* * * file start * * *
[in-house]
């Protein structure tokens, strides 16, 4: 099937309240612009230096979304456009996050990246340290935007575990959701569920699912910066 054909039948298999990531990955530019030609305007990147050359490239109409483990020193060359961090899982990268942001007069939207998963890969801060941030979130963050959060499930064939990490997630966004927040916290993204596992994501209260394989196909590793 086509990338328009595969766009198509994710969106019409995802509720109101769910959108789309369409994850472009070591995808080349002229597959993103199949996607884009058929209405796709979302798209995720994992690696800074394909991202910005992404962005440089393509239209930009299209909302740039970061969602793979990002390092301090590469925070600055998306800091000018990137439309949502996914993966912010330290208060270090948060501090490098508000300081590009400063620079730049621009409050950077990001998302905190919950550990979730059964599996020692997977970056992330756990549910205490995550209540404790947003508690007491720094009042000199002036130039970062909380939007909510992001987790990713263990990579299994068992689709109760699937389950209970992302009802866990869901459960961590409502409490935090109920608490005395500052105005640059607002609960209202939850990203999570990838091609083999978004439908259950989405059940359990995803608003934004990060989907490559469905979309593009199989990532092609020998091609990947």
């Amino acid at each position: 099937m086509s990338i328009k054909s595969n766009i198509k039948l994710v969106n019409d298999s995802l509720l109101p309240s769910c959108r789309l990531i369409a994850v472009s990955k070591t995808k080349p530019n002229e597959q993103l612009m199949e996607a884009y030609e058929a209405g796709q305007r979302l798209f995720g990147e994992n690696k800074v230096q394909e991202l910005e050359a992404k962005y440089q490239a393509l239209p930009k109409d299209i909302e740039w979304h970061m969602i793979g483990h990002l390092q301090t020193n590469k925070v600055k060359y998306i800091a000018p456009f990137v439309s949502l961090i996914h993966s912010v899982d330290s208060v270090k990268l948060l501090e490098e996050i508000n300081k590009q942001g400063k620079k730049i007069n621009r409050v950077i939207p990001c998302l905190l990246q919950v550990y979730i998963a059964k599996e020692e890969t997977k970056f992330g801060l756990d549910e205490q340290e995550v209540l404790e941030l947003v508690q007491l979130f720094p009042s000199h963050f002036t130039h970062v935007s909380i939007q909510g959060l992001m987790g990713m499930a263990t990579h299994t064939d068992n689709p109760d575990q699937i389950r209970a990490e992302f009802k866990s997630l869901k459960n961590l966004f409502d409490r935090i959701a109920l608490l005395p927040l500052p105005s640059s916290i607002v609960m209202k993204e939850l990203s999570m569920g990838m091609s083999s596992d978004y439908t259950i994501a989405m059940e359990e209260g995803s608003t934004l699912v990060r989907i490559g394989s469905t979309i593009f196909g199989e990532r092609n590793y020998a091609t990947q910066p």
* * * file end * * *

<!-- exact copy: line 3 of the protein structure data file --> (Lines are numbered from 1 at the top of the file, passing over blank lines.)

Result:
């Amino acid at each position: 099937m086509s990338i328009k054909s595969n766009i198509k039948l994710v969106n019409d298999s995802l509720l109101p309240s769910c959108r789309l990531i369409a994850v472009s990955k070591t995808k080349p530019n002229e597959q993103l612009m199949e996607a884009y030609e058929a209405g796709q305007r979302l798209f995720g990147e994992n690696k800074v230096q394909e991202l910005e050359a992404k962005y440089q490239a393509l239209p930009k109409d299209i909302e740039w979304h970061m969602i793979g483990h990002l390092q301090t020193n590469k925070v600055k060359y998306i800091a000018p456009f990137v439309s949502l961090i996914h993966s912010v899982d330290s208060v270090k990268l948060l501090e490098e996050i508000n300081k590009q942001g400063k620079k730049i007069n621009r409050v950077i939207p990001c998302l905190l990246q919950v550990y979730i998963a059964k599996e020692e890969t997977k970056f992330g801060l756990d549910e205490q340290e995550v209540l404790e941030l947003v508690q007491l979130f720094p009042s000199h963050f002036t130039h970062v935007s909380i939007q909510g959060l992001m987790g990713m499930a263990t990579h299994t064939d068992n689709p109760d575990q699937i389950r209970a990490e992302f009802k866990s997630l869901k459960n961590l966004f409502d409490r935090i959701a109920l608490l005395p927040l500052p105005s640059s916290i607002v609960m209202k993204e939850l990203s999570m569920g990838m091609s083999s596992d978004y439908t259950i994501a989405m059940e359990e209260g995803s608003t934004l699912v990060r989907i490559g394989s469905t979309i593009f196909g199989e990532r092609n590793y020998a091609t990947q910066p």